Rogue Aces – PS4 Review


Rogue Aces is a cheery little arcade shooter that comes to us from Infinite State Games who previously brought us the addictive as crack-flavoured Kit Kats dodge ’em up Don’t Die, Mr Robot and is, as the name suggests, an aeroplane-based affair.

You play as a pilot in a time of war who flies the unfriendly skies around your aircraft carrier.  There’s no real plot though which is great as you’ll be glad to dive into the action after the game’s short tutorial which gives you the basic controls that you need. This is a side-viewed 2D affair where you can fly in all directions using the left stick and the right stick controls your speed rather than this being a twin-stick shooter.

The game has a few different modes but you’ll start off with the basic campaign. Here you will be given missions to complete, these generally involve taking out a specific target or two, before returning to base. With a bit of practise you’ll soon make good progress in this mode, earning experience so that you can level up and then can then embark on the more interesting, and intense, Frontline mode.

In this mode you’ll be starting off on your base island where you get to pick one of three islands to conquer, each with a star rating indicating the difficulty. Each island leads to three more choices and ultimately you’ll need to make it across the screen where the enemy HQ is located.  Each one of these stages has a set number of targets to destroy and you can do this with your guns (), bombs () or rockets (), the latter two having limited ammo stocks. You can reload, and refuel, by landing back at base though.  Oddly, in this mode you don’t get lives but time.  You’ve got a couple of days to get to the enemy HQ but each mission takes two hours (it’s more like five to ten minutes in real time) but failed attempts use up time too, so ultimately you do only have a fixed number of attempts to get through all the islands.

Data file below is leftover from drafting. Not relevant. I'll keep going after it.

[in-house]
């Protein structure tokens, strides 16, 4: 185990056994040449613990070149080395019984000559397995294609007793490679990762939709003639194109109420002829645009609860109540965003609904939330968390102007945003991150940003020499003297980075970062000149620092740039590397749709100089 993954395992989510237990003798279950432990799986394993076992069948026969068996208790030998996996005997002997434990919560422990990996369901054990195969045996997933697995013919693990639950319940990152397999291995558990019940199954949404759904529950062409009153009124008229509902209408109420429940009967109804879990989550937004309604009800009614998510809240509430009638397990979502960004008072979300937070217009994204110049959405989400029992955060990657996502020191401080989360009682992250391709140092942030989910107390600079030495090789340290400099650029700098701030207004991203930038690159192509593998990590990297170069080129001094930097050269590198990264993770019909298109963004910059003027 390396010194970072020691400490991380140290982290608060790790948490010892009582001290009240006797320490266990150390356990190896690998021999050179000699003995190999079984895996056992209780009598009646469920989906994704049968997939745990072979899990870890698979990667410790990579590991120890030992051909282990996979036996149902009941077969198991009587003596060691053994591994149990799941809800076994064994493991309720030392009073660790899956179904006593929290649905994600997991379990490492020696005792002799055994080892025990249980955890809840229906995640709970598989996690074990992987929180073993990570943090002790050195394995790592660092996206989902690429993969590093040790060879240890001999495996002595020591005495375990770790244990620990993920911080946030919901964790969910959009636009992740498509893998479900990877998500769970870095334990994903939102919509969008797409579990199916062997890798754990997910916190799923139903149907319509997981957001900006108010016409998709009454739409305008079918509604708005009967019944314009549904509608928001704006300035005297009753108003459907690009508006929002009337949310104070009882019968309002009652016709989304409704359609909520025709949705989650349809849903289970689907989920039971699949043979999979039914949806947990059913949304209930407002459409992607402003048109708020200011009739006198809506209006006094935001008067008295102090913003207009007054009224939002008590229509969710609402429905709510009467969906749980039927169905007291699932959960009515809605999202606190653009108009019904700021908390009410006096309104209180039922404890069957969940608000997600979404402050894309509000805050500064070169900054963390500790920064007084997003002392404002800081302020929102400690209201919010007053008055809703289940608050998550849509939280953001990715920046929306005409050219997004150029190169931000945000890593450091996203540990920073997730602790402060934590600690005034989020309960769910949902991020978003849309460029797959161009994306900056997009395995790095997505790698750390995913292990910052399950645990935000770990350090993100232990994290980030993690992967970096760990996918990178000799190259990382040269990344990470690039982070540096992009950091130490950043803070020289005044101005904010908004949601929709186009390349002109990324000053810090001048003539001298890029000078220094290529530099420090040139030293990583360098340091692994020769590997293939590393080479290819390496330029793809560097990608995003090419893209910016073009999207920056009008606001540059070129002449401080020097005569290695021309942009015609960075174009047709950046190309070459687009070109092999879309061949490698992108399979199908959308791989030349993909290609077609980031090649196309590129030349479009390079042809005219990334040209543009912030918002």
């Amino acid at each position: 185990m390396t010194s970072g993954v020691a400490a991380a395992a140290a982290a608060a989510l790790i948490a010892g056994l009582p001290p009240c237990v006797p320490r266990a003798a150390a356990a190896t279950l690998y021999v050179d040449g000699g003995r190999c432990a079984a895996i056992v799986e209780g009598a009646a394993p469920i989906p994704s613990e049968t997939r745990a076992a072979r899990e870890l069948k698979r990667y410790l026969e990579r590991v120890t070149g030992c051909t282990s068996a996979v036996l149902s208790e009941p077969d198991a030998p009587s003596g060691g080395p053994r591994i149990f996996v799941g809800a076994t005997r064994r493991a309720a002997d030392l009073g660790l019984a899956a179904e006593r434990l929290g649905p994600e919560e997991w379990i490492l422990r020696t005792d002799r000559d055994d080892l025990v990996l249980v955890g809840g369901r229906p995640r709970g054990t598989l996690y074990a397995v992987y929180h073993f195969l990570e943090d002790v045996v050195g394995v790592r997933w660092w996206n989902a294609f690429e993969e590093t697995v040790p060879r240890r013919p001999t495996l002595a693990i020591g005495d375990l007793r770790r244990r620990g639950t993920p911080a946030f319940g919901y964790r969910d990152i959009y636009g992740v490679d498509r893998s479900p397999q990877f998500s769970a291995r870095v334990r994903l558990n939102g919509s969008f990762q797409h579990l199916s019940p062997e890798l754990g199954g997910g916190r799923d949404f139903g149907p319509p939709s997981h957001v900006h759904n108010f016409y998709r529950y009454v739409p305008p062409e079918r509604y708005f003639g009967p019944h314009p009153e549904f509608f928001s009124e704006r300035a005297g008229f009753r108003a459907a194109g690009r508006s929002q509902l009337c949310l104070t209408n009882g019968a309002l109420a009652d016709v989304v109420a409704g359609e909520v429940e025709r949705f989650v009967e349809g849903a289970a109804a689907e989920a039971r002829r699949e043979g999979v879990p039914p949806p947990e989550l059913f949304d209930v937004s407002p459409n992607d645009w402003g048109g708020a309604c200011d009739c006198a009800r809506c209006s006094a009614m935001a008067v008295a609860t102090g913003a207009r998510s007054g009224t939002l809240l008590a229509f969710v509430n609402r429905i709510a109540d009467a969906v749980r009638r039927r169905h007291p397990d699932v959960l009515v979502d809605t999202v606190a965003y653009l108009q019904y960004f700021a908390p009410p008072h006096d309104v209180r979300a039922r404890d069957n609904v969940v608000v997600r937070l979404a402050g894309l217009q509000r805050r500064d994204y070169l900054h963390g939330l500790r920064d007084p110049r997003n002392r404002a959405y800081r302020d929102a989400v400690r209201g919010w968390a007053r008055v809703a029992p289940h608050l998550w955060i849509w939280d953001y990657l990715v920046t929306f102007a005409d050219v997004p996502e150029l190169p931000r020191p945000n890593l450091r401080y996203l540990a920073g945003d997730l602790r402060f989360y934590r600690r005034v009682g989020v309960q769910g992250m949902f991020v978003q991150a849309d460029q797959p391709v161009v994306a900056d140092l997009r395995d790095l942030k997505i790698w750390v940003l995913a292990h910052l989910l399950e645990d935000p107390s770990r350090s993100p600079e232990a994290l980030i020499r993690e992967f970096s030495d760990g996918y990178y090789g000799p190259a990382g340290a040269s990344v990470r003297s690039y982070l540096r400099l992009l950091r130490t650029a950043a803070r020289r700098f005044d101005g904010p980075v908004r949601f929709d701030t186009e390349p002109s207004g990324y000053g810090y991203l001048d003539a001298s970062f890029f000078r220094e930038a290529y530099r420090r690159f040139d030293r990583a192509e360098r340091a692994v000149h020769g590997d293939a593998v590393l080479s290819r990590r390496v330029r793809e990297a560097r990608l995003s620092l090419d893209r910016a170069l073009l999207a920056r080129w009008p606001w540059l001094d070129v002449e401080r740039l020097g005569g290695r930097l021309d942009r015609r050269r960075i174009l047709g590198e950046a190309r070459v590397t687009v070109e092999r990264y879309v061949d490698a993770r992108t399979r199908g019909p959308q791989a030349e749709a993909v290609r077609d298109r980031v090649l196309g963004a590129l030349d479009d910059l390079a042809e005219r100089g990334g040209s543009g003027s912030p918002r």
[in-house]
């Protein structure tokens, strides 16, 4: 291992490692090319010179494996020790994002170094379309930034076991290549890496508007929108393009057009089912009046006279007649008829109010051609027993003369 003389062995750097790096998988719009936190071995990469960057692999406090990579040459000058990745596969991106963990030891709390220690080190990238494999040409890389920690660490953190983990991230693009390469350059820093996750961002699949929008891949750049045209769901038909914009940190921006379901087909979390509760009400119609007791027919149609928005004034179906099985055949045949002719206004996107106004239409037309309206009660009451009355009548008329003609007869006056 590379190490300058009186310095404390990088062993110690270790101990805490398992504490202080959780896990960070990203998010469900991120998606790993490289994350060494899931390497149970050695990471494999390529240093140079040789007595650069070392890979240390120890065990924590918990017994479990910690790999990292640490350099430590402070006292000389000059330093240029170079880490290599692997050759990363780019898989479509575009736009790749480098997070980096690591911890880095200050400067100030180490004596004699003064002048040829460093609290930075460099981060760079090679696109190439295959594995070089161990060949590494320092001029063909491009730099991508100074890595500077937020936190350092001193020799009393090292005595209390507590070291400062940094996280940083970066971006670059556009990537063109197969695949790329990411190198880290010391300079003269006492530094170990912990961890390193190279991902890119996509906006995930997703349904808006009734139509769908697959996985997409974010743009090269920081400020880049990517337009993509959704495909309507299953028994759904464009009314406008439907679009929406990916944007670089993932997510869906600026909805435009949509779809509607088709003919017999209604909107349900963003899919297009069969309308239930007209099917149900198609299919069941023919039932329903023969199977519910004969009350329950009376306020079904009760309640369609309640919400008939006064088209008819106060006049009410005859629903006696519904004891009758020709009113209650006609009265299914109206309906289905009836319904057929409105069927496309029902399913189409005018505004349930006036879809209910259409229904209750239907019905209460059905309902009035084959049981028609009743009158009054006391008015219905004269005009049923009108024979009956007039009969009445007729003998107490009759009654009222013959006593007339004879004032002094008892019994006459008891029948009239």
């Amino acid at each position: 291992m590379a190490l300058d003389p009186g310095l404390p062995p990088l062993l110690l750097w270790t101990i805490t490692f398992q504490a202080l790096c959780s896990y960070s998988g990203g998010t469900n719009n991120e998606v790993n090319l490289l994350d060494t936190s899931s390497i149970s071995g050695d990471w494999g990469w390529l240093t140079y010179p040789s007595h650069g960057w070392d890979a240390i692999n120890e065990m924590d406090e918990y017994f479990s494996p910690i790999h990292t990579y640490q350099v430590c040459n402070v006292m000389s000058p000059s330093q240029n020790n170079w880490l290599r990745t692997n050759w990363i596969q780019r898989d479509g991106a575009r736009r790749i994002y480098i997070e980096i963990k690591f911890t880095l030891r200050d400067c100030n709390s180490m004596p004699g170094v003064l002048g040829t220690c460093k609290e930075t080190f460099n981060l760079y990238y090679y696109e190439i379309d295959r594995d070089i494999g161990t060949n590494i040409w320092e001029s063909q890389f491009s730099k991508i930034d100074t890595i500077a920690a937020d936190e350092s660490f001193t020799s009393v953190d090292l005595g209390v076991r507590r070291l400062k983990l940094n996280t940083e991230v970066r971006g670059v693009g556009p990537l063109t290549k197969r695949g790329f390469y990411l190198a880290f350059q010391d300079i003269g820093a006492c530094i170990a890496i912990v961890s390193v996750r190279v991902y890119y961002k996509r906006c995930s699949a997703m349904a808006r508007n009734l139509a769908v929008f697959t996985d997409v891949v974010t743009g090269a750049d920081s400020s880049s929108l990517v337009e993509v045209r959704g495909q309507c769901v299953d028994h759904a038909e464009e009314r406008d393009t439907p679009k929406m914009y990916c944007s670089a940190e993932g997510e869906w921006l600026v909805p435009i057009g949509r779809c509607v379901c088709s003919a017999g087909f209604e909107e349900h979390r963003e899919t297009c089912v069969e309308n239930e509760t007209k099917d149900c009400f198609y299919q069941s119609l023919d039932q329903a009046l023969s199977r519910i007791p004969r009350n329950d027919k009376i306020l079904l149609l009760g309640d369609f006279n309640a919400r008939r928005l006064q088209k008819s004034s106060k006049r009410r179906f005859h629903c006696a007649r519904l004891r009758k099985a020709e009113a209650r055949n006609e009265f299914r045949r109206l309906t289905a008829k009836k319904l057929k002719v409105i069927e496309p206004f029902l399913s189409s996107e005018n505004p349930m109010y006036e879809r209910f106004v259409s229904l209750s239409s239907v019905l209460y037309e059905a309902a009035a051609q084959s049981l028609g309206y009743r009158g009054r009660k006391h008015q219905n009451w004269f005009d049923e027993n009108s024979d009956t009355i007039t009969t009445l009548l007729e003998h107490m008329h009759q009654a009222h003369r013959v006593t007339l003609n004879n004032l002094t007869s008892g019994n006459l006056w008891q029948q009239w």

These levels are patrolled by enemy planes as well as tanks, infantry and warships and populated by lots of buildings to destroy. Dogfights are fun, even if they do generally involve circling your enemy like all plane-based games, but it is even more enjoyable when you take out ground-based enemies by strafing low to the ground, destroying everything.  That said, there are some really nice touches such as you being able to eject from your plane and hijack enemy planes on your way down.

You can liberate bases (by pretty much destroying them) so that you can land there without having to get back to your aircraft carrier. Landing can either be automated (by pressing X but at a cost of your points which ultimately will take away from any experience you earn at the end of the level) or performed manually. Manual landings aren’t difficult but can go awry. You’ll want that EXP though because levelling up grants you power up boosts at the start of each campaign.

The action itself is pretty similar to Luftrausers, with you chasing, and being chased by, the enemy across a scrolling sky but where that game threw a brick wall at you very quickly (when that zeppelin turned up that you never managed to kill), this game manages progress a lot better.  The game also evokes memories of the old arcade game Time Pilot (but way better).

Also, the visual style – which is bright, bold and colourful – is a lot more appealing than Luftrausers‘ monochrome graphics. Sure, it’s more functional than beautiful and the game’s art won’t be winning any awards but overall it’s still an attractive game and it does well to let you follow the frantic action that is taking place before you.

In-game sound is pretty much restricted to the roar of engines and guns but it does a job. Mission briefings are given via text conversations (with mumbly nonsense speech soundbites that don’t really follow the text) and its all backed up with some rocking guitar music.

We review a lot of games here and sometimes you get bogged down in endless indie games, lengthy adventure titles and sprawling open world efforts so it is very refreshing to get our hands on a nice throwback shooter like this and Rogue Aces has been a welcome surprise.  It’s fun, chaotic and satisfying to play and there are plenty of modes to unlock as you make progress which adds some decent depth to what is essentially a fairly repetitive shooter.  It doesn’t feel like that though when you’re blasting your way through it.

The game is also a cross-buy title with cross-saving so you can keep your progress going on the go with the Vita where it plays just as well as the PS4 version and is just perfectly suited to the format.

Infinite State Games are two for two with us right now and we’re looking forward to seeing what they do next but take your time guys, we’re happy playing Rogue Aces and no doubt will be for quite a while.

Rogue Aces
8 Overall
Pros
+ Action-packed
+ Doesn't get bogged down in upgrade mechanics
+ Tremendously good fun
+ Smooth difficulty curve
+ Clean visual style
+ Unlockable modes add longevity
+ Cross-buy and cross-save between PS4 and Vita
Cons
- Simple gameplay might get repetitive
- Some modes aren't as good as others
Summary
Rogue Aces takes an old formula and spins it into one of the most exciting and fun shoot 'em ups on PSN right now.

Richie

About Richie

Rich is the editor of PlayStation Country. He likes his games lemony and low-budget with a lot of charm. This isn't his photo. That'll be Rik Mayall.

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